Using the current initiative passed in the European Union as inspiration, Canadian Prime Minister Justin Trudeau has announced that the nation is moving to ban single-use plastics within the next two years. This includes items like plastic water bottles, bags, and straws, according to CNN. Like policymakers in the European Union, Canadian lawmakers cite the pollution ending up in rivers, lakes, surrounding oceans, as well as the strain on landfills as the main reasons why they're interested in nixing plastic.
While Canadian officials haven't fully shared details of the upcoming ban, the EU's plan to target single-use plastics also includes disposable utensils; but European nations are hoping to influence manufacturers to create sustainable alternatives for all single-use products rather than remove them from the market altogether. Another aspect of the EU proposal includes new resources to encourage more recycling of common plastic items, with a goal of having 90 percent of all water bottles recycled by 2025. According to the BBC, less than 10 percent of the plastic being used in Canada is actually recycled.
In the United States, plastic waste is being addressed at the state and local levels. Both Hawaii and Maine recently passed new legislation to prevent businesses from using styrofoam, CNN reports, and New York lawmakers have recently banned single-use plastic bags. Large manufacturers and corporations are also leading the change to recycle more and use less plastic; Nestlé and Poland Spring just announced a new goal of using recycled plastic to make water bottles, and retailers like Kroger and Trader Joe's are zeroing in on reducing landfill waste.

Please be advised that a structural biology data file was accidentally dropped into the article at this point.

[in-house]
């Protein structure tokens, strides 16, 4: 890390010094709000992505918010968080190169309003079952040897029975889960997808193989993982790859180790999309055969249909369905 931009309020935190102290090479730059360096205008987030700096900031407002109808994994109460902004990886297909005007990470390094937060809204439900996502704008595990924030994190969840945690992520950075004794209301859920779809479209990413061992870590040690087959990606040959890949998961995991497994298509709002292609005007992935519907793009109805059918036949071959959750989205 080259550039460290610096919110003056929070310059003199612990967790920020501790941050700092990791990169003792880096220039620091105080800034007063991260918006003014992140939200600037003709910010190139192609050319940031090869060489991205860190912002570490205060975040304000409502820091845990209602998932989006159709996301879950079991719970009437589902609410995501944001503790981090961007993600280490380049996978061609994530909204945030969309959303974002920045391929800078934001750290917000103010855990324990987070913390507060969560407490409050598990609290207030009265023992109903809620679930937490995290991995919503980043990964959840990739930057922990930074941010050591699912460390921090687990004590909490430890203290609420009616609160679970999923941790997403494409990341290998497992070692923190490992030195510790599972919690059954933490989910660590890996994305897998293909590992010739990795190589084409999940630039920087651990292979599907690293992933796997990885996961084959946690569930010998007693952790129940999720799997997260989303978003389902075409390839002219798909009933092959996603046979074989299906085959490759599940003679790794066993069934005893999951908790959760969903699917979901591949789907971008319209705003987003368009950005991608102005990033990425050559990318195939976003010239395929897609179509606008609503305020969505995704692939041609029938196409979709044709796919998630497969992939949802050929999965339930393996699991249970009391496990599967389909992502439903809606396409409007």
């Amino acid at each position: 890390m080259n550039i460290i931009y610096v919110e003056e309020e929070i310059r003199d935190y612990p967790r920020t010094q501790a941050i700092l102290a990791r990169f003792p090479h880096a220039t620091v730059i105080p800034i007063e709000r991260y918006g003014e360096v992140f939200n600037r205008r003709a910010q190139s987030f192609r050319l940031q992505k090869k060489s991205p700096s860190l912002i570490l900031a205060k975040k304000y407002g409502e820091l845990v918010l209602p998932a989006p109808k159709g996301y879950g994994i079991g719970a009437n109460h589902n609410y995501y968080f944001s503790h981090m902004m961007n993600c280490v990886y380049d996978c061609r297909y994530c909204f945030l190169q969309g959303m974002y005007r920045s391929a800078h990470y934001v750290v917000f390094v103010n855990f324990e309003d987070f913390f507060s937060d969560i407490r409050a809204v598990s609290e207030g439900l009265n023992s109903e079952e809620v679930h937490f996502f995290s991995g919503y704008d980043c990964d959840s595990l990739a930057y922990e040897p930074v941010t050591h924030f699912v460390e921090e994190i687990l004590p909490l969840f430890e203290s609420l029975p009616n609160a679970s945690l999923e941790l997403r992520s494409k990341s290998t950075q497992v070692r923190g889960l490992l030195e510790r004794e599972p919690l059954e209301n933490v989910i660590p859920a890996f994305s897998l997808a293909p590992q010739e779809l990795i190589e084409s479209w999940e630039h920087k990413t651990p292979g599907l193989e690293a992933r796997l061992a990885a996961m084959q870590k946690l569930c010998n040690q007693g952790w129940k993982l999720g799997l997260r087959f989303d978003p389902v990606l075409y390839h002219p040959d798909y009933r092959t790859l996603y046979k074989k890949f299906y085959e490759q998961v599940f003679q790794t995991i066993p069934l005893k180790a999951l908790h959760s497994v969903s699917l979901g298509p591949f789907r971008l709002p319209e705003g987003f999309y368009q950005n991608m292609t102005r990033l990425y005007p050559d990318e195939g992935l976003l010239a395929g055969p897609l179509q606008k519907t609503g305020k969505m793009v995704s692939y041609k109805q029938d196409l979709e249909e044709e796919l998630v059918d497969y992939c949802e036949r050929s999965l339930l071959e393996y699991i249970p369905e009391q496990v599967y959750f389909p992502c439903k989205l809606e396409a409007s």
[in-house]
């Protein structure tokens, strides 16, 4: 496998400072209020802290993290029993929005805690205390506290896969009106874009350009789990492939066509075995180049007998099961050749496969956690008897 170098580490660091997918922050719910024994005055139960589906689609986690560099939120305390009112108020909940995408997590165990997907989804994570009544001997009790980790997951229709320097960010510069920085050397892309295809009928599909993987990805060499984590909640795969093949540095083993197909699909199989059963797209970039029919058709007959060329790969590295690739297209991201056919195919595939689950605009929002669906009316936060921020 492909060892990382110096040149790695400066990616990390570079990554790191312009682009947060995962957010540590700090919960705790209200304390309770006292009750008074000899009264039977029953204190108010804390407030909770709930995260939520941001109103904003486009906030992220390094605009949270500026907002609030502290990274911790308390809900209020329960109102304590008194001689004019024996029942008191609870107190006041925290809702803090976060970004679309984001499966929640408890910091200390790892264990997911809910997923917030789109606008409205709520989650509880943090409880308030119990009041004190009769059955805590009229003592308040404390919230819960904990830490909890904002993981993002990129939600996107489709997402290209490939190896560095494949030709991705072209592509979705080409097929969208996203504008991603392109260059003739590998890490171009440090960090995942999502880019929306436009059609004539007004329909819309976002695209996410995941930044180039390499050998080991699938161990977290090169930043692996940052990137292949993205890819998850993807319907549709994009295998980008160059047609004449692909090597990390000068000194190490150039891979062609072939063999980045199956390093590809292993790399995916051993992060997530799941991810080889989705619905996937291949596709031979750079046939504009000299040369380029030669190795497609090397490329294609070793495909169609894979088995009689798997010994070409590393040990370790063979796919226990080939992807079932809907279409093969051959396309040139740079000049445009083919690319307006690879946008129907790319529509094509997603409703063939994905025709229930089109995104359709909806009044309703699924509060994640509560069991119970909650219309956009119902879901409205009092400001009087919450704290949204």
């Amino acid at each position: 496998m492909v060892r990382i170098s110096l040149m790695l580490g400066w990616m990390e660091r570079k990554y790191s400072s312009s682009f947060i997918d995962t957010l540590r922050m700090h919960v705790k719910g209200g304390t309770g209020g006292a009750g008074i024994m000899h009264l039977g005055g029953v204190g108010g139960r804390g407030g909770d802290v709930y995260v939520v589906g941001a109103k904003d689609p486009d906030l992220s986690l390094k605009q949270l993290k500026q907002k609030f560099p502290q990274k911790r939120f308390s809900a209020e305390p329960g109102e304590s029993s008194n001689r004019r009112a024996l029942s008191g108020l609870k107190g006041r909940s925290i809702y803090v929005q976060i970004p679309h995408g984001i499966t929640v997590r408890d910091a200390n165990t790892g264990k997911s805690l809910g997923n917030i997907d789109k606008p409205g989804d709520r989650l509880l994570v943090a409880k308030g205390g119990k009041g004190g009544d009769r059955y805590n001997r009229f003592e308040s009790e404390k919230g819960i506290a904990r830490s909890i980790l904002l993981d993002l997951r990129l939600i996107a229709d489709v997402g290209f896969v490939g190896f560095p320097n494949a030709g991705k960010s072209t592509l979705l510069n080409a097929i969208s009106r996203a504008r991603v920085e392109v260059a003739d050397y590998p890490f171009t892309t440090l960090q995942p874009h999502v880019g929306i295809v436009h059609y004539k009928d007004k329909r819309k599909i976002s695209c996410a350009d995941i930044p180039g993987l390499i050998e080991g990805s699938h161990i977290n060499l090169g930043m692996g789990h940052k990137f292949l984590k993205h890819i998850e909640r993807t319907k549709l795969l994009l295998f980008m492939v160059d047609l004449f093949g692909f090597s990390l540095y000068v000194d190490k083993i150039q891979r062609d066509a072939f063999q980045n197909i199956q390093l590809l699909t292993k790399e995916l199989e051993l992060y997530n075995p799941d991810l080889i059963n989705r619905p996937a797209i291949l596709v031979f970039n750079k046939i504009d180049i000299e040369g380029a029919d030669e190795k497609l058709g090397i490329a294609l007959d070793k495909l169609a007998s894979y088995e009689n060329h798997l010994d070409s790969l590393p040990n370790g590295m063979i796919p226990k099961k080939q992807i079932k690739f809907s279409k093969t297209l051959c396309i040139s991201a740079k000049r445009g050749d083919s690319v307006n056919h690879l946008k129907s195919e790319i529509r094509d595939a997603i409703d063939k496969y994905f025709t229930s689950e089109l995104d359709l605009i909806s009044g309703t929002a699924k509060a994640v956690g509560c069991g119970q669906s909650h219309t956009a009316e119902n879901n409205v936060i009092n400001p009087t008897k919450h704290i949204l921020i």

While the EU estimates that banning single-use plastic could cost multiple industries upwards of $780 million a year, per CNN's estimates, the change could bring about more sustainable materials for future use. Recent research suggests that plastic pollution could be worse than scientists ever estimated—and while CNN reports that while plastic production is 20 times higher in Europe than it was during the 1960s, industry research shows that just nine percent of plastics are recycled on an average basis.
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